Government school student attendance 2017

This bulletin was originally published 13 March 2018.

Image: 2017 student attendance bulletin


Student attendance has been demonstrated to be linked to student academic outcomes, although the nature of the link is complex. CESE’s Government School Student Attendance 2017 (Semester 1) bulletin summarises attendance rates by:

  • student level of education
  • remoteness
  • Aboriginal and non-Aboriginal students
  • scholastic year and gender.

Main findings

CESE’s analysis of Semester 1 2017 attendance data indicates that the average attendance rate for NSW government schools was 92.1 per cent, but varied widely across a number of contextual factors.

Attendance rate and student level of education

Primary school students’ attendance rates were, on average, 4.4 percentage points higher than secondary school students’ attendance rates. Attendance rates decreased at a slower rate in primary years (drop of 1 percentage point from Kindergarten to Year 6), than in secondary years (5 percentage points decrease between years 7 and 10).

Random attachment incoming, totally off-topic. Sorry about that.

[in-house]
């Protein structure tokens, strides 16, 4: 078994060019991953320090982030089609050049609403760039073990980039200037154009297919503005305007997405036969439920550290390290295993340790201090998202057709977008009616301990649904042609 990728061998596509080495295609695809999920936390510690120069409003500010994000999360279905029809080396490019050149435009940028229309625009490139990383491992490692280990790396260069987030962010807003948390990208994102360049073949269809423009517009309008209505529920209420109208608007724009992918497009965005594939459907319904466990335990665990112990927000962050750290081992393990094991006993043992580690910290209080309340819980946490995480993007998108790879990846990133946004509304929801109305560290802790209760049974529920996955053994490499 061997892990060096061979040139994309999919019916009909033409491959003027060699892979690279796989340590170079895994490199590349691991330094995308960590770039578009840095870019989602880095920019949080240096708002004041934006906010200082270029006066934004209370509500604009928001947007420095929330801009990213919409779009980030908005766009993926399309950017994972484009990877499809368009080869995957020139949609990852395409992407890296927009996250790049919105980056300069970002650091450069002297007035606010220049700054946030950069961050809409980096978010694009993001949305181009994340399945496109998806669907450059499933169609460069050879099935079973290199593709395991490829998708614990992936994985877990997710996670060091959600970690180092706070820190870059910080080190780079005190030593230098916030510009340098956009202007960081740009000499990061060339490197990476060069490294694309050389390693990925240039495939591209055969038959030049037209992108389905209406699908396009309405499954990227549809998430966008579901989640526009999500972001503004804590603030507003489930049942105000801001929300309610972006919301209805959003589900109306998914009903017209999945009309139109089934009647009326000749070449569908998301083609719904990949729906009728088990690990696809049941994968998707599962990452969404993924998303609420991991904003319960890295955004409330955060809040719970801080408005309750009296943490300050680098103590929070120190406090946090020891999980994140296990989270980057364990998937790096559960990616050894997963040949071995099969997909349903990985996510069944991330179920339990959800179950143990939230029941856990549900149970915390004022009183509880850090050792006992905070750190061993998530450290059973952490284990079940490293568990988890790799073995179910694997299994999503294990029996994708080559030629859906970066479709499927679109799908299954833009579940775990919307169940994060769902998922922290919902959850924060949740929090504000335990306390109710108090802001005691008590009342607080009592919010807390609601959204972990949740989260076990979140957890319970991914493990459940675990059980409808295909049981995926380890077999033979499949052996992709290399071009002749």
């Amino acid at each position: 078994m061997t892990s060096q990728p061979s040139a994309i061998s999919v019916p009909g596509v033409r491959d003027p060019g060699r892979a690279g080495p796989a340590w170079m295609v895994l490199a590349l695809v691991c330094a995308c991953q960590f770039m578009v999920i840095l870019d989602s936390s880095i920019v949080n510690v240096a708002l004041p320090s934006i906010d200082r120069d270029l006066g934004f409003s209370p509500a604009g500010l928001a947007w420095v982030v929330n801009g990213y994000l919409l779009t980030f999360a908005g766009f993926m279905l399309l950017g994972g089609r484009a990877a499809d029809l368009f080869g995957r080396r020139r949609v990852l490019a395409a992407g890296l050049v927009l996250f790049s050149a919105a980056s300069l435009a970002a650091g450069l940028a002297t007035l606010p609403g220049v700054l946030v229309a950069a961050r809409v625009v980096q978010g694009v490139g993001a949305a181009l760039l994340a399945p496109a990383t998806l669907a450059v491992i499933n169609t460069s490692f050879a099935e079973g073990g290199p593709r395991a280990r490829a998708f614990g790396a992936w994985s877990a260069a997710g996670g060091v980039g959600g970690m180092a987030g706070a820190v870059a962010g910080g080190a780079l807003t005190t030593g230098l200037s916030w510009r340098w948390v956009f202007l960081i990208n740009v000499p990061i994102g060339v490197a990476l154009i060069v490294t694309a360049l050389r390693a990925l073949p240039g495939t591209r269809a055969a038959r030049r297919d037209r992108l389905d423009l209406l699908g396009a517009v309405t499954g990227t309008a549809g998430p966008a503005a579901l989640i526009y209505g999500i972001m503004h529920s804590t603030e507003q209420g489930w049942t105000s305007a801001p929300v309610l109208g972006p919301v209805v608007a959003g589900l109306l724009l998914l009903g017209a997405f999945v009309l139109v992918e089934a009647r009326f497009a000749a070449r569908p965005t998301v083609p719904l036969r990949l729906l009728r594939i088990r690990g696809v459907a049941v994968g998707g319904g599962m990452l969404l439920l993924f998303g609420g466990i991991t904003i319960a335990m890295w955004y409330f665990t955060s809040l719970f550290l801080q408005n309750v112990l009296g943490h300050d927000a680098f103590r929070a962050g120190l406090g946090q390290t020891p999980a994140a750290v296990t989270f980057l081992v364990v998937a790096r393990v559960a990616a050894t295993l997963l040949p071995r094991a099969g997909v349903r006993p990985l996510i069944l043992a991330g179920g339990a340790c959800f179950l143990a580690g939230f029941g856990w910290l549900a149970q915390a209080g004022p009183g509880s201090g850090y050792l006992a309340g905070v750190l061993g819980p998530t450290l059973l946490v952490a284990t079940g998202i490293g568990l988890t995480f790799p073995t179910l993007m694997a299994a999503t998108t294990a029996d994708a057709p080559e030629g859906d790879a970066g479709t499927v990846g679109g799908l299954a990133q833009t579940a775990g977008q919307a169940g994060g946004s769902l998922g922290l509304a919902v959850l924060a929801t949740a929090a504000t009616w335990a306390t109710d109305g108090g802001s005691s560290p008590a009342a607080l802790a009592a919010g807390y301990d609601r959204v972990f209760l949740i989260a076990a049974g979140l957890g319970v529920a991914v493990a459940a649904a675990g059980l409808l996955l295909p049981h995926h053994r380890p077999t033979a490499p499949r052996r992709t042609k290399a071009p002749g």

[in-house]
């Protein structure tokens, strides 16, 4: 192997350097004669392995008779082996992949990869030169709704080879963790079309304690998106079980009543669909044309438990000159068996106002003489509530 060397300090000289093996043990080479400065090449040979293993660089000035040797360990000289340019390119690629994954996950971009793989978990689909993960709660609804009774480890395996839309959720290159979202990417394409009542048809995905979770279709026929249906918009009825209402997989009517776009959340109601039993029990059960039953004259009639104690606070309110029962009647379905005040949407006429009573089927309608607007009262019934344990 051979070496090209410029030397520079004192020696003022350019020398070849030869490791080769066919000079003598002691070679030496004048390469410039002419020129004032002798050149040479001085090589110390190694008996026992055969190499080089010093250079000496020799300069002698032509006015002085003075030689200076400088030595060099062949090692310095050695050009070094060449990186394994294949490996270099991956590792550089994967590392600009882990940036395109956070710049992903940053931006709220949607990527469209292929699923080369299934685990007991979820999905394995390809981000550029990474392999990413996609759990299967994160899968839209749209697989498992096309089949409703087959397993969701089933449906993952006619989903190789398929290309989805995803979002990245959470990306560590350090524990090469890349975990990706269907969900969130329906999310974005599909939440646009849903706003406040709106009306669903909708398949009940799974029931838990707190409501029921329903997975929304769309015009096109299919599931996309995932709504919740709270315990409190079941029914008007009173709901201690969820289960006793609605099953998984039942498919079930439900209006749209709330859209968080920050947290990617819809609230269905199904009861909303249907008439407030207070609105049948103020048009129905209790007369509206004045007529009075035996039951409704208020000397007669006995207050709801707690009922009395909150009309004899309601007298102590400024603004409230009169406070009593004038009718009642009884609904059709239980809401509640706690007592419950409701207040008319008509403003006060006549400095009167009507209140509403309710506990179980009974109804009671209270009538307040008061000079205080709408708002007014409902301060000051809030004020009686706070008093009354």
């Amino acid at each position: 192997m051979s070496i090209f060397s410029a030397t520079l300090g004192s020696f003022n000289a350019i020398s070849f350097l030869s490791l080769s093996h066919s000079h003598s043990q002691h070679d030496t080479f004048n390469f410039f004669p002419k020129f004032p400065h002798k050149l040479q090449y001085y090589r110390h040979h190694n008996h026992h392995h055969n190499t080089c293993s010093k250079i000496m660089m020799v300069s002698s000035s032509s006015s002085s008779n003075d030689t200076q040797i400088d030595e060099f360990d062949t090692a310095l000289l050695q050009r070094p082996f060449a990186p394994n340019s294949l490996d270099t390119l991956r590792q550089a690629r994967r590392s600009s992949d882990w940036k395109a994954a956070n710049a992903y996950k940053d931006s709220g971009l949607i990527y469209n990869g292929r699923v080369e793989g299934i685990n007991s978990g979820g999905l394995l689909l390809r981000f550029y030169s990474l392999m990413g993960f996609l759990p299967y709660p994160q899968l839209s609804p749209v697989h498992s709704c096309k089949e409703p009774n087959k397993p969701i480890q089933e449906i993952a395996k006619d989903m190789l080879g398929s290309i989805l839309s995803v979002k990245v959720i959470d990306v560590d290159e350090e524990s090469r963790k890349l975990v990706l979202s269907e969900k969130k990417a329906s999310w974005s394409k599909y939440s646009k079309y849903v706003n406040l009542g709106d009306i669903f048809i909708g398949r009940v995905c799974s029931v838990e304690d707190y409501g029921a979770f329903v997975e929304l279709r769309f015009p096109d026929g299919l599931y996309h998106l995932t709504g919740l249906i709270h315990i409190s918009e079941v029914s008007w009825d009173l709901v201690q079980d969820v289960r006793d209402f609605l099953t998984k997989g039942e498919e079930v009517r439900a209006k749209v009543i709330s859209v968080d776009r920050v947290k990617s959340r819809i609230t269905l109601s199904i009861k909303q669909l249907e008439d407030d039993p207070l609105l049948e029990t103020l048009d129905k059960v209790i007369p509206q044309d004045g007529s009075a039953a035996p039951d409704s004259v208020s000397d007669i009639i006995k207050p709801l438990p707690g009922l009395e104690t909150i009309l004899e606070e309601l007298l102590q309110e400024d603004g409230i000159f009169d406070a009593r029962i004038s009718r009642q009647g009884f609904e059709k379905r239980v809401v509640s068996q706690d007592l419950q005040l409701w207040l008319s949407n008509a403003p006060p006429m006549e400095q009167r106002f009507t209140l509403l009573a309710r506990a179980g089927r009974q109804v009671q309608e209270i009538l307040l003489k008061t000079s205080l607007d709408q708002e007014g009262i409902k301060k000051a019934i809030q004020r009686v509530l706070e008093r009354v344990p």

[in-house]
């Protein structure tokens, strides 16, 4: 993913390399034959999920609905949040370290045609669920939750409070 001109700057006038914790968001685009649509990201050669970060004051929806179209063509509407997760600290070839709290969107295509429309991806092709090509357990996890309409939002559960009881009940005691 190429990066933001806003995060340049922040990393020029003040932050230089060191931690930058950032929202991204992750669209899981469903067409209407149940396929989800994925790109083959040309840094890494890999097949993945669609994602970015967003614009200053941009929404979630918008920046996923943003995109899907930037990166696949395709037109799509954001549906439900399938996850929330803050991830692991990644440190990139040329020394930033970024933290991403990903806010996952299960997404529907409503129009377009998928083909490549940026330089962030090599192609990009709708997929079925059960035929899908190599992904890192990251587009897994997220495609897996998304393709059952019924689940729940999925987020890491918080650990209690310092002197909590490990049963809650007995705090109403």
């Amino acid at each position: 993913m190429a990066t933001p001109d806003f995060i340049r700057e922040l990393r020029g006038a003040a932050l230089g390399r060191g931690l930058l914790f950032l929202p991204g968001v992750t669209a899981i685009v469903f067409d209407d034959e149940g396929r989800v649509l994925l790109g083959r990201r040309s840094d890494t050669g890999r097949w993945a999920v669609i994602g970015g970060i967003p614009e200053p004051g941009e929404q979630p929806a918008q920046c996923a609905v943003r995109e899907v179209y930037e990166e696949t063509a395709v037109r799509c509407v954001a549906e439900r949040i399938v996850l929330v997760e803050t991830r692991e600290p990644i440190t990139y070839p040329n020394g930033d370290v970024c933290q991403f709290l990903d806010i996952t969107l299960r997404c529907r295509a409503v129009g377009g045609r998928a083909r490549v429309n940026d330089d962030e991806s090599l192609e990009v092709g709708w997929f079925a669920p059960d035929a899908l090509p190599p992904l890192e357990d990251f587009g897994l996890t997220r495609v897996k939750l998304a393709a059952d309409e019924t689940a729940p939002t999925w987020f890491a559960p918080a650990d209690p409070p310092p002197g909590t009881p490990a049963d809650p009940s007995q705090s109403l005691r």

Attendance rate and remoteness

Attendance rates were lower for students in remote and very remote schools compared to attendance rates at schools in major cities - averaging 85.6 per cent in remote and very remote areas, compared to 92.7 per cent in major cities.

Attendance rate and Aboriginal students

The gap between Aboriginal and non-Aboriginal students’ attendance rate has decreased 0.7 percentage points since 2011. In 2017, the average attendance rate for Aboriginal students was 86.2 per cent and for non-Aboriginal students was 92.6 per cent. This gap was smaller for primary students (4.1 percentage points) than secondary students (10.1 percentage points). The average attendance rate for Aboriginal students at remote and very remote schools has increased by 4.3 percentage points since 2006.

Implications for educators

Recording and monitoring student attendance allows educators to identify students who have low attendance, and are at risk of falling behind. Tracking student attendance is also a legislative requirement and part of every school’s duty of care. Attendance data is important because it provides a measure of students’ engagement – which is critical for evaluating school and student performance.

For more information

To access data on NSW government school student attendance, visit the NSW Education Data Hub.
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